Level and Temperature
Different water levels also add flexibility by letting you tailor water use to load size. Entry-level washers typically have just one water level, while more expensive machines offer up to four. Temperature settings generally range from two to four that handle a variety of fabrics and stains. You can also opt for in-line heaters that heat water up to 140°F for more thorough cleaning, especially for whites. The more you pay, the more variation you get. For example, the Roper RAB112IEW0 ($229) offers one cycle, one speed, two temperature settings and one water level. The Maytag LAT9806-AAEWW - a top-loader that's priced at $729 - features 14 cycles, four speeds, four temperatures and an infinitely variable water level. Choose these features based on the washing you do. If loads vary by type and size, the added flexibility will come in handy. If you never change temperature or water level, a unit with fewer options will suffice. WHAT IT'S MADE OF
All washers have steel bodies; the difference lies in how they're finished. Entry-level washers are painted, while step-up models feature tougher epoxy coatings. Some higher-end units offer rust-resistant porcelain exteriors, and the costliest use stainless steel. Consider these finishes if you live in a damp or seaside environment. Washer tubs come in different styles, too. Low-end models are equipped with tubs made of speckle-painted steel. Midpriced machines offer plastic tubs, which several manufacturers warranty for life. High-end washers come with porcelain-coated steel and stainless-steel tubs. Here, too, tougher environments or hard use are where premium materials pay off. Some washers also include noise insulation - a feature that's important if the machine is near the kitchen, a bedroom or a phone. Examples include the GE Profile series and some mid- to high-end Whirlpool models, which use rubber bases and dense mastic or foam pads to cut noise. CONTROL ISSUES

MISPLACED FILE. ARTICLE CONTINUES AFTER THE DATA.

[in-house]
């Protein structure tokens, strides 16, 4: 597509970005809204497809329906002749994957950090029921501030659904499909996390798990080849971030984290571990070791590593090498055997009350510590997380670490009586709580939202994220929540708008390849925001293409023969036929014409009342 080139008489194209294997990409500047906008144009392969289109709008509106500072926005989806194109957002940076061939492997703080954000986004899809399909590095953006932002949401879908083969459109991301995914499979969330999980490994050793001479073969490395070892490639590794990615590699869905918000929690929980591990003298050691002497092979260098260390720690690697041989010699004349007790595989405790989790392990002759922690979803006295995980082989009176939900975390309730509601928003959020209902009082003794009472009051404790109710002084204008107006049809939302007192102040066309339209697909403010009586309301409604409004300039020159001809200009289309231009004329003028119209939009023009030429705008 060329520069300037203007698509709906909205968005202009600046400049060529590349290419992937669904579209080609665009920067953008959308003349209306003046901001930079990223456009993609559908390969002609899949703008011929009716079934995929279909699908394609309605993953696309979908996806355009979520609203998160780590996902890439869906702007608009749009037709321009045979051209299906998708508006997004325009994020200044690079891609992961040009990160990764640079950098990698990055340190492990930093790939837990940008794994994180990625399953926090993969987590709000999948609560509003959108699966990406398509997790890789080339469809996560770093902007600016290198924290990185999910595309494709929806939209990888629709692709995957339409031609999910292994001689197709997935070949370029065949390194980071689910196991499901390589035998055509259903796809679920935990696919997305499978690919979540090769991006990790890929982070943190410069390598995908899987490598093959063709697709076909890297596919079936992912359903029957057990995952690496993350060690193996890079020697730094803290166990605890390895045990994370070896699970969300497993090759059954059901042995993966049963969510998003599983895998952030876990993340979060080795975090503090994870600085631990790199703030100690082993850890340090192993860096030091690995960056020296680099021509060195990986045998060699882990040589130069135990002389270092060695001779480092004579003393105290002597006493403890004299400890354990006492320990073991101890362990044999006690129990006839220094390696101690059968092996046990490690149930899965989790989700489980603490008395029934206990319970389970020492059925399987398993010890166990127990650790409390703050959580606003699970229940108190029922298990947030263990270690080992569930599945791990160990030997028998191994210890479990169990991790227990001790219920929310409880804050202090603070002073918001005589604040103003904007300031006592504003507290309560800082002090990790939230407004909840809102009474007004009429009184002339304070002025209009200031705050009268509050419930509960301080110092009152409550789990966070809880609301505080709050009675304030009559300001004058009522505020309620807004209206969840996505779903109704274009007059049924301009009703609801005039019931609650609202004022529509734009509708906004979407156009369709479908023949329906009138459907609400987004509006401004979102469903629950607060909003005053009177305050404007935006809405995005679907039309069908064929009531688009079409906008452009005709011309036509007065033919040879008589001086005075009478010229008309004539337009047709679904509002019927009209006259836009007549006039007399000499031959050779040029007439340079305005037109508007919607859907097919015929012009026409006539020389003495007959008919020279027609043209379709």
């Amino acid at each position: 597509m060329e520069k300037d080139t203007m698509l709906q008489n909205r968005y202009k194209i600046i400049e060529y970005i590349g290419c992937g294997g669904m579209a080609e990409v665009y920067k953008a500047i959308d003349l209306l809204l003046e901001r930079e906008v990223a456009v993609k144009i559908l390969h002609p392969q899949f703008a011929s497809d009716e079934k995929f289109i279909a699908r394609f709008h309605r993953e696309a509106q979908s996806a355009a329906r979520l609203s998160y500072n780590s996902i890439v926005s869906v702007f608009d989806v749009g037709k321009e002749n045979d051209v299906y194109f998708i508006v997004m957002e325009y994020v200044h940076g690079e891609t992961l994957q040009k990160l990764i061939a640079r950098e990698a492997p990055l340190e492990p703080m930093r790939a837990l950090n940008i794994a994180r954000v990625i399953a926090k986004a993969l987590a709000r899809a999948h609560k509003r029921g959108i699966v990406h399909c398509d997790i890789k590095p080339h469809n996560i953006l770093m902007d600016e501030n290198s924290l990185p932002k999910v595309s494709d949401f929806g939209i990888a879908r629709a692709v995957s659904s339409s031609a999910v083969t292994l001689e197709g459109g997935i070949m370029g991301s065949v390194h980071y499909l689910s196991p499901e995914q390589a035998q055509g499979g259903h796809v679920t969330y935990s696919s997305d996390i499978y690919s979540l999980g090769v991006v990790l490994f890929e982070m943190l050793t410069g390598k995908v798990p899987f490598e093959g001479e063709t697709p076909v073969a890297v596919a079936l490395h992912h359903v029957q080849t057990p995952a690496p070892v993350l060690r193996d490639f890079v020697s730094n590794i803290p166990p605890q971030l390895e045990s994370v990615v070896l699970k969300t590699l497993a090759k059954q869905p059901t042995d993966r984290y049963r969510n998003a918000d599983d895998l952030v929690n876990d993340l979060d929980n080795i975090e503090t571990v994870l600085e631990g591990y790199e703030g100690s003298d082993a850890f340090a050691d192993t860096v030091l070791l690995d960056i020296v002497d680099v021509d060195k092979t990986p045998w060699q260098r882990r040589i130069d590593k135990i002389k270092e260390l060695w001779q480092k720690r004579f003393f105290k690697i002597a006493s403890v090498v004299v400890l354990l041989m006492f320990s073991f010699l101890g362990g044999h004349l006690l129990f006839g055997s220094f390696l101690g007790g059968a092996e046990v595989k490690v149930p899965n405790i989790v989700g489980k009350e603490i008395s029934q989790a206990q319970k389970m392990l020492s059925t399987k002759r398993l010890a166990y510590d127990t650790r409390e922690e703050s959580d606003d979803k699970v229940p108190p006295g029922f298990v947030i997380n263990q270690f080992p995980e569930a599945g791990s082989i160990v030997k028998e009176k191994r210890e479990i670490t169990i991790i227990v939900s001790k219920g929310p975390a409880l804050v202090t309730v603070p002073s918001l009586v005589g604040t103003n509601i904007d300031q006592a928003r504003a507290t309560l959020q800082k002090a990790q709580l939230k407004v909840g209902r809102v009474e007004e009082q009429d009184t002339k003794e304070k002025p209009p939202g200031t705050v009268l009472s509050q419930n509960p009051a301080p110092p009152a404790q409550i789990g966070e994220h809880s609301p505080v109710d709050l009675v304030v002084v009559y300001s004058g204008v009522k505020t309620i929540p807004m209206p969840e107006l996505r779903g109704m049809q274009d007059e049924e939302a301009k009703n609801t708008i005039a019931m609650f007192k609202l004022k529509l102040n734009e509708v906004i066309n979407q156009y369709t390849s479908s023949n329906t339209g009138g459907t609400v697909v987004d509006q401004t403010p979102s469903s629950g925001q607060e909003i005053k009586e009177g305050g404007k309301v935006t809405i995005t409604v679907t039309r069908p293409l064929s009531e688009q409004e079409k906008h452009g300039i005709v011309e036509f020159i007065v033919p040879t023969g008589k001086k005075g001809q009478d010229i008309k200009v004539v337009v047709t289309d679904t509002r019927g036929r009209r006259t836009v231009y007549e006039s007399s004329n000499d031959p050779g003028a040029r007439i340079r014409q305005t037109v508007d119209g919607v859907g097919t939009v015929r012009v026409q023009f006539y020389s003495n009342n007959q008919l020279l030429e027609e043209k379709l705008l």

High-tech touch pads are one feature manufacturers have all but backed away from. Although the flat electronic pads look sleek and make cleaning easier, they're more delicate than traditional controls, and cost several times more to fix. The controls you'll see most often on washers are dials. Make sure you can easily read the graphics on the control panel. Most are embossed on the panel, but some are less readable than others. Hardest to read are those on stackable units with both washer and dryer directions and dials on a single face plate. Other options do some of the controlling for you. Common ones on midpriced washers are dispensers for automatic detergent, fabric softener and bleach that add premeasured amounts. And if you have a habit of leaving permanent-press clothes in the washer too long, an end-of-cycle signal like those on the GE Profile series and certain Whirlpool models can save you some wrinkles. And a timer or lights showing remaining cycle time can help you plan errands and chores while washing.
Ask TOH users about Appliances

Contribute to This Story Below